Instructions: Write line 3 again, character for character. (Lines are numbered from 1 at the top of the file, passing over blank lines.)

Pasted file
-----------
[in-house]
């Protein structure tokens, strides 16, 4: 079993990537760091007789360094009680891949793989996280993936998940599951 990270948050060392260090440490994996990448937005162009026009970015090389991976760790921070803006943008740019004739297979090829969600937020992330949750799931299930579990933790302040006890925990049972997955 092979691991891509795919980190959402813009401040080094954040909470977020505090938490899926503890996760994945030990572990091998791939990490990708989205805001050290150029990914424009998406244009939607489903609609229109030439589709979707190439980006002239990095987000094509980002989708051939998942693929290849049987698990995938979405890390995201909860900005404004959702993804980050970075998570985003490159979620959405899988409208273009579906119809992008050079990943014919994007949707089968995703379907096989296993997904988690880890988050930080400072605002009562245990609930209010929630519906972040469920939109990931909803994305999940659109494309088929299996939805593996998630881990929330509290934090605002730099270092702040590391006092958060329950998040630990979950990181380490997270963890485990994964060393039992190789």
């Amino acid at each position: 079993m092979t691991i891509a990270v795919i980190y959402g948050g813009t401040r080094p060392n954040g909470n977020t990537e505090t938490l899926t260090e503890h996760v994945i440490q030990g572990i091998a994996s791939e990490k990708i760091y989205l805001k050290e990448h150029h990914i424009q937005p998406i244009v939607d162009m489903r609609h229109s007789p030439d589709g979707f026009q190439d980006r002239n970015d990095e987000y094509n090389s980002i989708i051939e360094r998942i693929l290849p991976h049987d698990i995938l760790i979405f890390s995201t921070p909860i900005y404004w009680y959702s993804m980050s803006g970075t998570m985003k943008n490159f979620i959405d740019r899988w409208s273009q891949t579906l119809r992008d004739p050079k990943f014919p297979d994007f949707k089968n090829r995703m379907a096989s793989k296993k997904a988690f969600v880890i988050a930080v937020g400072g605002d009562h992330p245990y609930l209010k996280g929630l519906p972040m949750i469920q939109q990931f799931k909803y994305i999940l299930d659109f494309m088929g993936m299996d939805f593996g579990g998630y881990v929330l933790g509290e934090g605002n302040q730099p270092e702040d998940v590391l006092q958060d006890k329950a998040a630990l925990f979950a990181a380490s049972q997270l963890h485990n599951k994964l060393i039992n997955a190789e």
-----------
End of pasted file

């Amino acid at each position: 079993m092979t691991i891509a990270v795919i980190y959402g948050g813009t401040r080094p060392n954040g909470n977020t990537e505090t938490l899926t260090e503890h996760v994945i440490q030990g572990i091998a994996s791939e990490k990708i760091y989205l805001k050290e990448h150029h990914i424009q937005p998406i244009v939607d162009m489903r609609h229109s007789p030439d589709g979707f026009q190439d980006r002239n970015d990095e987000y094509n090389s980002i989708i051939e360094r998942i693929l290849p991976h049987d698990i995938l760790i979405f890390s995201t921070p909860i900005y404004w009680y959702s993804m980050s803006g970075t998570m985003k943008n490159f979620i959405d740019r899988w409208s273009q891949t579906l119809r992008d004739p050079k990943f014919p297979d994007f949707k089968n090829r995703m379907a096989s793989k296993k997904a988690f969600v880890i988050a930080v937020g400072g605002d009562h992330p245990y609930l209010k996280g929630l519906p972040m949750i469920q939109q990931f799931k909803y994305i999940l299930d659109f494309m088929g993936m299996d939805f593996g579990g998630y881990v929330l933790g509290e934090g605002n302040q730099p270092e702040d998940v590391l006092q958060d006890k329950a998040a630990l925990f979950a990181a380490s049972q997270l963890h485990n599951k994964l060393i039992n997955a190789e």